Artificial tears

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File:Artificial tears brands.jpg
A subset of various brands of artificial tears displayed in a store

Artificial tears are lubricant eye drops used to treat the dryness and irritation associated with deficient tear production in keratoconjunctivitis sicca (dry eyes).[1] They are also used to moisten contact lenses and in eye examinations.

Artificial tears are available over-the-counter. Artificial tears are supplemented with other treatments in moderate to severe forms of dry eyes.



Preparations contain carboxymethyl cellulose,[1][2] hydroxypropyl methylcellulose[2] (a.k.a. HPMC or hypromellose), and hydroxypropyl cellulose[1]. They contain water, salts and polymers but lack the proteins found in natural tears. Patients who use them more frequently than once every three hours[1] should choose a brand without preservatives[1] or one with special non-irritating preservatives.


Application of artificial tears every few hours[3] can provide temporary relief from the symptoms of dry eyes. Hydroxypropyl cellulose stabilizes and thickens the precorneal tear film, and prolongs the tear film breakup time.[1]


Artificial tears usually are the first line of treatment for dry eyes.[2] While mild cases require application of lubricant drops four times a day, severe cases require more aggressive treatment, such as ten to twelve times a day.[1] Thicker artificial tears can be used in severe cases, although these may temporarily blur vision.[1]

An artificial tear insert such as Lacrisert, a formulation of hydroxypropyl cellulose manufactured by Aton Pharma, can also be used every morning.[1] Lacrisert does not contain any preservatives.[4] It helps to retain tears by maintaining the tear film on the surface of the eye longer.[4][5]


Drops for red eyes can make the eyes even drier.[2] If wearing contact lenses, rewetting or lubricating drops specifically for contact lenses should be used.[2] Other types of drops may contain ingredients that damage the lens.[2]

Adverse effects, interactions and contraindications

Possible adverse effects of carboxymethyl cellulose and other similar lubricants include eye pain, irritation, continued redness, or vision changes.[1] Use should be discontinued if any of them occur.[1] Those of hydroxypropyl cellulose include hyperaemia, photophobia, stickiness of eyelashes, discomfort, and irritation.[1] Long term use of preservatives present in some artificial tears may harm the eye.[citation needed]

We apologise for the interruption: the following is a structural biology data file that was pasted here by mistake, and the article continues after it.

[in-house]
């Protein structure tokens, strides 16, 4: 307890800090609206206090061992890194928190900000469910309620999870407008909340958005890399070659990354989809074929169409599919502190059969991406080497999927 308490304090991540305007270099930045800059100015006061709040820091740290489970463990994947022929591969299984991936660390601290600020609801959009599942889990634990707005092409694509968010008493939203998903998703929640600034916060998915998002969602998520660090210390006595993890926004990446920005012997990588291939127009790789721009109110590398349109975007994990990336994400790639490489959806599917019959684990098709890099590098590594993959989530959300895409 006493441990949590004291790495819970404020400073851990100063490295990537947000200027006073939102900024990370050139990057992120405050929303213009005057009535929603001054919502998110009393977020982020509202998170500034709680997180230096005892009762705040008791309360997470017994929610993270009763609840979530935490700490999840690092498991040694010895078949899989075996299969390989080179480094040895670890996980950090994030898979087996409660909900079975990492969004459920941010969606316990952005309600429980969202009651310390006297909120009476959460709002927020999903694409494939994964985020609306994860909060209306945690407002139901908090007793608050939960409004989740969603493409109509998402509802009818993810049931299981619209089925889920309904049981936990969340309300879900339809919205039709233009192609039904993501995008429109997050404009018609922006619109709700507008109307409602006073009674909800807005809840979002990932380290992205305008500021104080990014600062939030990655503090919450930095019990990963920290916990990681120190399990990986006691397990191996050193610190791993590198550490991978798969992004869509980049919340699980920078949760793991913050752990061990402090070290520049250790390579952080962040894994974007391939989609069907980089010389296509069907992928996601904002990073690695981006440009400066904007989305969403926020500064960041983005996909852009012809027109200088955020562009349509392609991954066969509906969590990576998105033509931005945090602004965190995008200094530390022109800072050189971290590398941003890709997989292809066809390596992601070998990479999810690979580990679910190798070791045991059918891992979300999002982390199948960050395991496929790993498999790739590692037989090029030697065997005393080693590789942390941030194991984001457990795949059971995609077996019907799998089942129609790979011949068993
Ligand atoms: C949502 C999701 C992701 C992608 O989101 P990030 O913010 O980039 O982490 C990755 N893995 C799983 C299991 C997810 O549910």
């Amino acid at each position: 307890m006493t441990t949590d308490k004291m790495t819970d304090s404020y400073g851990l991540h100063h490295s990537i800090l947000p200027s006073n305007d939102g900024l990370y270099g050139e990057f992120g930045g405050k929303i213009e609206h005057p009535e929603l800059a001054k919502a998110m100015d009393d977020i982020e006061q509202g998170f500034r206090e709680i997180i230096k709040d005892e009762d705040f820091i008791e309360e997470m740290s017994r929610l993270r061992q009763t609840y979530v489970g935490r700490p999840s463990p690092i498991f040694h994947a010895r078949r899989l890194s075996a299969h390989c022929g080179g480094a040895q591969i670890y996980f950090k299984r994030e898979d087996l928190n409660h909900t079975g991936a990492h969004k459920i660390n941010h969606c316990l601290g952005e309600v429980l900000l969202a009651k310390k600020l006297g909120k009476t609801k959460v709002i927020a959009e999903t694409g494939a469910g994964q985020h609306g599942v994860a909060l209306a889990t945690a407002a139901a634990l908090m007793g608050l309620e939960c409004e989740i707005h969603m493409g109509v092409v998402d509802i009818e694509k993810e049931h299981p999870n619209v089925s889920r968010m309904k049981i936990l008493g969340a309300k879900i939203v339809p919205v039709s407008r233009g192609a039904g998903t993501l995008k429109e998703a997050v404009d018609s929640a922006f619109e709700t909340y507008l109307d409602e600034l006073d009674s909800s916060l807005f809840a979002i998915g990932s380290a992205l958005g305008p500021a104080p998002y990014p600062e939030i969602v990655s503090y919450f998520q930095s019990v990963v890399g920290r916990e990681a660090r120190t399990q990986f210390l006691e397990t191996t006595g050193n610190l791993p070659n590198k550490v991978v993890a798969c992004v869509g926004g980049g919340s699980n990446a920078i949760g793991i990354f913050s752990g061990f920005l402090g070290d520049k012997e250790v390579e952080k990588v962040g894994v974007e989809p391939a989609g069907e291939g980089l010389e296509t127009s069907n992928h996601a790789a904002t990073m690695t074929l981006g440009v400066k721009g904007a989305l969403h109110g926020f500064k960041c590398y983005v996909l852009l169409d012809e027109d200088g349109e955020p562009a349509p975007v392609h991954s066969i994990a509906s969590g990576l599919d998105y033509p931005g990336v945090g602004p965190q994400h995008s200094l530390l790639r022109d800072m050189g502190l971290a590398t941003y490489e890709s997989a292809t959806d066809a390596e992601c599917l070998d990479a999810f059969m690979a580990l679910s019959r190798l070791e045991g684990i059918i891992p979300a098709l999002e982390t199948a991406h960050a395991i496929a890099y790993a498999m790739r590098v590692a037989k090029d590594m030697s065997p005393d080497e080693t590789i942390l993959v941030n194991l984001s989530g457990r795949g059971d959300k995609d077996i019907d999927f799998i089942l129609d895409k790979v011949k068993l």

Artificial tears have no reported interactions.[1] A documented contraindication of artificial tears is hypersensitivity.[1]

Veterinary uses

Artificial tears are a part of the topical therapy for keratoconjunctivitis sicca for animals such as dogs, cats and horses.[6]

External links


  1. 1.00 1.01 1.02 1.03 1.04 1.05 1.06 1.07 1.08 1.09 1.10 1.11 1.12 1.13 "Keratoconjunctivitis, Sicca". eMedicine. WebMD, Inc.. 2006-04-21. Retrieved 2006-11-12. 
  2. 2.0 2.1 2.2 2.3 2.4 2.5 Meadows, Michelle (May-June 2005). "Dealing with Dry Eye". FDA Consumer Magazine. U.S. Food and Drug Administration. Retrieved 2006-11-16. 
  3. "Keratoconjunctivitis Sicca". The Merck Manual, Home Edition. Merck & Co., Inc.. 2003-02-01. Retrieved 2006-11-12. 
  4. 4.0 4.1 Lacrisert [prescribing information]. Lawrenceville, NJ: Aton Pharma, Inc; 2007.
  5. Katz JI, Kaufman HE, Breslin C, Katz IM. Slow-release artificial tears and the treatment of keratitis sicca. Ophthalmology. 1978;85(8):787-793.
  6. "Keratoconjunctivitis, Sicca". The Merck Veterinary Manual. Merck & Co., Inc.. Retrieved 2006-11-18. 
es:Lágrima artificial

hr:Umjetne suze pt:Lágrima artificial

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